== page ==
The Economics of the ‘Underclass’

Richard Marshall June 13, 2017 0
The Economics of the ‘Underclass’

Poverty: the norm of the third world and the scourge of the first. In Britain, it conjurers images of economic deprivation, homelessness and empty plates. But what does the term ‘underclass’ bring to mind? Is it an image of extreme poverty? An image of a life akin to that led by Diogenes? For most, it’s a difficult term to define. It is the product of Charles Murray, an American political scientist whose definition of the term was that it referred not to a degree of poverty, but a type of poverty. This ‘type of poverty’ was not defined by wealth or general lack of economic capital, but more specifically by behaviour, social position, education and single-parenthood. In essence, Murray’s definition laid the blame for the underclass with the welfare system which he characterised as over-generous, allowing a group of what were, in his mind layabouts and drop-outs to sustain themselves without the necessity to find a way out of their deprivation.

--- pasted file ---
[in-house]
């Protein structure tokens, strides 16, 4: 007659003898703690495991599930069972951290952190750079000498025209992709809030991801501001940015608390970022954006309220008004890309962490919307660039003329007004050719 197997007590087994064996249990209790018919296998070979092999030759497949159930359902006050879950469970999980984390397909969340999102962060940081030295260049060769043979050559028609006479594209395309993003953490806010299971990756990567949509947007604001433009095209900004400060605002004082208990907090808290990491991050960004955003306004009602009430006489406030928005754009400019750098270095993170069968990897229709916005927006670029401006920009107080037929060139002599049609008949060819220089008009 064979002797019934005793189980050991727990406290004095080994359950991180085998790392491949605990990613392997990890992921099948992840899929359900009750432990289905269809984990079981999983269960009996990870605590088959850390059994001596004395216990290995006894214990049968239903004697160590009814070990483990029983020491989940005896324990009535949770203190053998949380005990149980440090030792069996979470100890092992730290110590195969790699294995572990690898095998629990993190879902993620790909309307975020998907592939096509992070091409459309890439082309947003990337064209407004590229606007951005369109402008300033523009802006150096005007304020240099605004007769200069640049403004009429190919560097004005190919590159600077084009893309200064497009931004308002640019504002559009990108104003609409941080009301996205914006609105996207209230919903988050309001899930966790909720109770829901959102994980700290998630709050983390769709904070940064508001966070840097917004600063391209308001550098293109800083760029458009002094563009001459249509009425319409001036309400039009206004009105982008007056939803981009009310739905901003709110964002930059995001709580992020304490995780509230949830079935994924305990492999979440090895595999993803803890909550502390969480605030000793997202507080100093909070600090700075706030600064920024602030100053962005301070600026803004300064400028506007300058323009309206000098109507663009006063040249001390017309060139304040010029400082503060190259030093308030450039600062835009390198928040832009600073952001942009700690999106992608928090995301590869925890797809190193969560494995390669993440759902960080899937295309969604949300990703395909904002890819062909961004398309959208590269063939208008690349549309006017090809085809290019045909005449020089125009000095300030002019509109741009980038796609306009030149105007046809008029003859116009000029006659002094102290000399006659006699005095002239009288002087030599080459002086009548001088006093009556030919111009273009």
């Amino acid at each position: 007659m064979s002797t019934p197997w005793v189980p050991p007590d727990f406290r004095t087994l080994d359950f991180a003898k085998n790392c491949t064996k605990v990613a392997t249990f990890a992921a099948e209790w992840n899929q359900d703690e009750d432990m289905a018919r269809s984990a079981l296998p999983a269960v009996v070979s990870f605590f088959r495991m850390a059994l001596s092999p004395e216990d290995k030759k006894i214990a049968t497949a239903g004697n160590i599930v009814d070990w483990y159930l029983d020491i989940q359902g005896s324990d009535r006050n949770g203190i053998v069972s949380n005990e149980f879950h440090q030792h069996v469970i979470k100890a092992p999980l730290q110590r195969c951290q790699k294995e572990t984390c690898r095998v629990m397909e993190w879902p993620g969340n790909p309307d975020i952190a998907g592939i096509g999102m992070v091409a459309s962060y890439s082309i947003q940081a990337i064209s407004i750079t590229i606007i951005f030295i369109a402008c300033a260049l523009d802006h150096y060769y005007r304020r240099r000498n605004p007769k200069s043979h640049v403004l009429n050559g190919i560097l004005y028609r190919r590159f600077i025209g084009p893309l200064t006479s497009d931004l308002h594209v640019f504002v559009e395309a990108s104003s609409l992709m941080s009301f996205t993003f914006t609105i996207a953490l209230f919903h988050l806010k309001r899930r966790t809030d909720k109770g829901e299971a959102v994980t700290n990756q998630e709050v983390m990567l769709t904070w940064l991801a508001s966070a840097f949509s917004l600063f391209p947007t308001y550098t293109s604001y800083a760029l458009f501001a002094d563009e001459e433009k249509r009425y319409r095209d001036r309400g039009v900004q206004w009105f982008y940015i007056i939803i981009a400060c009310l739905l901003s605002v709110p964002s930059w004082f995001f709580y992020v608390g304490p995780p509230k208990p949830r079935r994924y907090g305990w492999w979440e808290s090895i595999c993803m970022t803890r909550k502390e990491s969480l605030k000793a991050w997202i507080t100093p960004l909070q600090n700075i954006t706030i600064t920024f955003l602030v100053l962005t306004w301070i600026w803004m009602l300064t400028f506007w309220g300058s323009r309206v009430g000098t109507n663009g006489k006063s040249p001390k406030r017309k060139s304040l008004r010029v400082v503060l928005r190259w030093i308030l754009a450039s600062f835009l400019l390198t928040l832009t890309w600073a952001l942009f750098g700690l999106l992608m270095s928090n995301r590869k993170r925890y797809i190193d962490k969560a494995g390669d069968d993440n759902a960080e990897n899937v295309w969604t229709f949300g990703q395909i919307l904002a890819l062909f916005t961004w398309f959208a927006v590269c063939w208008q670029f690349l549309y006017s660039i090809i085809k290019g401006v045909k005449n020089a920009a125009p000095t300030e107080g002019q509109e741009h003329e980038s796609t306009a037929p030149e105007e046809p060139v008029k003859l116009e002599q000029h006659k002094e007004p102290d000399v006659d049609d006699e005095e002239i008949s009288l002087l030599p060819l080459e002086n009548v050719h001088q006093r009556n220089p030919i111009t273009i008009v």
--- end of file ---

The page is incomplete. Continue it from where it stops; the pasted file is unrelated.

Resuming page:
Now, this is a hotly debated topic, and I have no intention of getting drawn into the debate surrounding Murray or his theories of the underclass. Rather, I wish to re-appropriate his term ‘underclass’, define it in a different way and show how in fact, the problem is very much one of economics rather than social or cultural deprivation.

My definition of the new modern ‘underclass’ is of, as Murray argues a type of poverty not categorised by social factors, but fundamentally economic ones. My argument is that this ‘underclass’ is a group whose poverty is the result of an economic system and policy which by its very nature disadvantages them. It is not, as Murray argued the result of the welfare system propping them up and allowing them to survive, but of an economic policy forcing them down and thus perpetuating their ever elongating miserable existence.